Duke rallies around student after tornado destroys home
Doing their best to find normalcy after their home – and lives – were ripped apart by a tornado last May, the Hunt family got a firsthand look at Duke’s efforts to help them this weekend.
On Friday and Sunday, during the Duke Nike Classic women’s soccer tournament, fundraisers were held to benefit the family of Ana Hunt, a junior walk-on soccer player for the Blue Devils.
On May 20, Ana and her mother, Doreen, were at the family’s Moore, Okla., home when an EF5 tornado tore through the town near Oklahoma City and destroyed the house.
Doreen and Ana survived only because they were in a bunker-like safe room attached to the back of the home.
“That’s what saved their lives,” Alvin Hunt, Ana’s father and Doreen’s husband, said Sunday while watching the Blue Devils play UCLA at Koskinen Stadium.
Alvin Hunt was at work when the storm hit. Ana’s younger siblings, 15-year-old twins Samantha and Stephen, were hunkered down at their high school.
While all five family members survived, they suffered heavy material losses. In addition to the family’s four-bedroom home and its contents, three cars were destroyed by the storm, which packed winds that peaked at 210 mph. The storm’s death toll is 23, including seven children, with 377 injured.
The family immediately moved into a smaller rental home, but required adjustments. Instead of single bedrooms for all, Ana and Samantha became bunkmates.
“Share a room, share a bed,” Ana Hunt said Sunday.
It didn’t take long for Duke’s women’s soccer team to learn about their teammate’s plight. Care packages were immediately put together and mailed to the Hunt family.
Ana Hunt said items which would normally be taken for granted were greatly appreciated.
“Shirts, shoes, underwear,” Ana Hunt said. “The random things that most people have were things we needed at the time.”
With each package that arrived, Alvin Hunt said, his children’s spirits were raised.
“That was really great for the kids knowing that someone cared about them,” Alvin Hunt said. “It’s really, really been wonderful, the whole Duke family and the staff here. It’s really been amazing and humbling.”
Duke’s help went beyond those care packages, though. The school contacted the NCAA and received approval to start the Ana Hunt Fund, which allowed the public to donate money to help the family in their rebuilding efforts.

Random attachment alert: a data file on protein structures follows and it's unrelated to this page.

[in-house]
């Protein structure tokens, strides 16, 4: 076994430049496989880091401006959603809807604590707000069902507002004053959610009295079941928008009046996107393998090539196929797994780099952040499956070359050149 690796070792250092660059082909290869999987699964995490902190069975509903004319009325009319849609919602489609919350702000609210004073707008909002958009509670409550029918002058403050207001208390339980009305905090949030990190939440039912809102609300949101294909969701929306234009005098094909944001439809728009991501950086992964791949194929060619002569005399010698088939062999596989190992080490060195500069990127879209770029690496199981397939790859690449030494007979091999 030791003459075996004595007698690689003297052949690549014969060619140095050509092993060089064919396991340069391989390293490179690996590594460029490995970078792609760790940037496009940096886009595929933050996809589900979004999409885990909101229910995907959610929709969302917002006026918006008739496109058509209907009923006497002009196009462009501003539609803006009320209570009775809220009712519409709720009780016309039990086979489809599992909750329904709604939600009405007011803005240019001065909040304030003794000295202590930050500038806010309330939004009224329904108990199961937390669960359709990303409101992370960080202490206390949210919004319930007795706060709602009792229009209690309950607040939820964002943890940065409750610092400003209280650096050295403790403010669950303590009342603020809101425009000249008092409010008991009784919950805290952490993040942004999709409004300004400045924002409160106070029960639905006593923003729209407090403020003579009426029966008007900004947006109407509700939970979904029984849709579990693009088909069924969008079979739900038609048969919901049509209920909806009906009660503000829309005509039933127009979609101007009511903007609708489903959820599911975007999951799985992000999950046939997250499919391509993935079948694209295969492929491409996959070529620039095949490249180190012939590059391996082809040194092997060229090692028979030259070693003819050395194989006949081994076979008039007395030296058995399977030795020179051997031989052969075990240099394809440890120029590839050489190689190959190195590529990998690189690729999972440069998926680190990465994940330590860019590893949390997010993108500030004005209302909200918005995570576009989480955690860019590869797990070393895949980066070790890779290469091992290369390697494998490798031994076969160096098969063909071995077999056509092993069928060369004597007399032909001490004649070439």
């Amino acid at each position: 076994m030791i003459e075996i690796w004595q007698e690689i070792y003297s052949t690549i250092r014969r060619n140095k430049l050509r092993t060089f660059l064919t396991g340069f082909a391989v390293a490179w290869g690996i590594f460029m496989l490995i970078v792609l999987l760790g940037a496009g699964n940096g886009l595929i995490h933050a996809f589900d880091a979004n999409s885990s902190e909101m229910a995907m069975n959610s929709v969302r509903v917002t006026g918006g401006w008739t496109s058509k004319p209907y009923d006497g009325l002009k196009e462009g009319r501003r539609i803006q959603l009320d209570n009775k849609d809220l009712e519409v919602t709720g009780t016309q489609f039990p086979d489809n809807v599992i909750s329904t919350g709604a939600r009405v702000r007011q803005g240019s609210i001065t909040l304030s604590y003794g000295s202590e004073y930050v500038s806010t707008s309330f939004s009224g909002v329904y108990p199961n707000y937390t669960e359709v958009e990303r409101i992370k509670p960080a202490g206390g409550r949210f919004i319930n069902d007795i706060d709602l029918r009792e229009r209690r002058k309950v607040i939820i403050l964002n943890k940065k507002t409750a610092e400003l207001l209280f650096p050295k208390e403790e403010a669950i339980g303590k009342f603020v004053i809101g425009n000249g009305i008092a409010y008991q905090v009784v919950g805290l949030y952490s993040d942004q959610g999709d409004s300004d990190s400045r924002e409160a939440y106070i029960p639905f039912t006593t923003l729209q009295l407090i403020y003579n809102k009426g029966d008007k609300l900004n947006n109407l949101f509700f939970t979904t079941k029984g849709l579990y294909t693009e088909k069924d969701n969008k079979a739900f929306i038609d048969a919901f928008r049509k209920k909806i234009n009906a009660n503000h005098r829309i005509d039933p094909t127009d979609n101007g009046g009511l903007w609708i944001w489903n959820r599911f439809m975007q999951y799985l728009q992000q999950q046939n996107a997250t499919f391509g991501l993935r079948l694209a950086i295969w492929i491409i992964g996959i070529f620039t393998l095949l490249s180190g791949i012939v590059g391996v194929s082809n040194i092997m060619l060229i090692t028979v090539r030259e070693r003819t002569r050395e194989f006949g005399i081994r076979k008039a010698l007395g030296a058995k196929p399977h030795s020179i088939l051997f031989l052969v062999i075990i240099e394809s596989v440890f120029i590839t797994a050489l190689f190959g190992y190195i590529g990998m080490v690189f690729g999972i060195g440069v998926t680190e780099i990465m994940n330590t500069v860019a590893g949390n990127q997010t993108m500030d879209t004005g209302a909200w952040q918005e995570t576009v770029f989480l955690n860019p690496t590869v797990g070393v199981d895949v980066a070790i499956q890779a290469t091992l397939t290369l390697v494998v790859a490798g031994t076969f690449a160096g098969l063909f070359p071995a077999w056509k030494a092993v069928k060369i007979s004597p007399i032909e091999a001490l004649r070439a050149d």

While insurance helps cover many expenses, Alvin Hunt said he’s discovered it doesn’t take care of everything.
“Trees are not covered, unless they land on the house or block the driveway,” Alvin Hunt said. “You have to pay to take them out and somebody to come in with a stump grinder. A lot of those little stupid things you don’t think about.”
A systems engineer at Boeing for the last 24 years, Alvin Hunt also usually works as much overtime as he can to help pay Ana Hunt’s Duke tuition bills since as a walk-on she doesn’t receive scholarship money for soccer.
The fund helps ease that burden as well, he said.
An evolutional anthropology major and a chemistry minor, Ana Hunt returned to Duke on Aug. 4. Duke coach Robbie Church said she’s doing well considering what she went through over the summer.
“She missed a lot of prep for the season,” Church said. “That definitely set her back but we understand. She’s worked hard. She’s an unbelievable teammate. She plays hard everyday. We’re very proud of her. She’s been through a lot at a young age that people really shouldn’t have to go through. But she has and I think down the road it will help her.”
Ana Hunt doesn’t shy away from talking about her experiences on May 20.
“A lot of people ask me how I can be so positive about it,” Ana Hunt said. “It’s really easy to be down about it. If you stay positive and be thankful about the things you do have, it’s easy to be positive. To come back to a place like Duke, it’s such a wonderful place and people are supportive.”
Alvin Hunt is managing the process of rebuilding the family’s home on the old site. Another 6-9 months of work is needed, he said.
Last week, he drove from Oklahoma to Durham in the car that was bought as a replacement for Ana’s destroyed car. He’s flying back to Oklahoma today.
But he said he’ll take fond memories of his daughter’s second home and second family at Duke.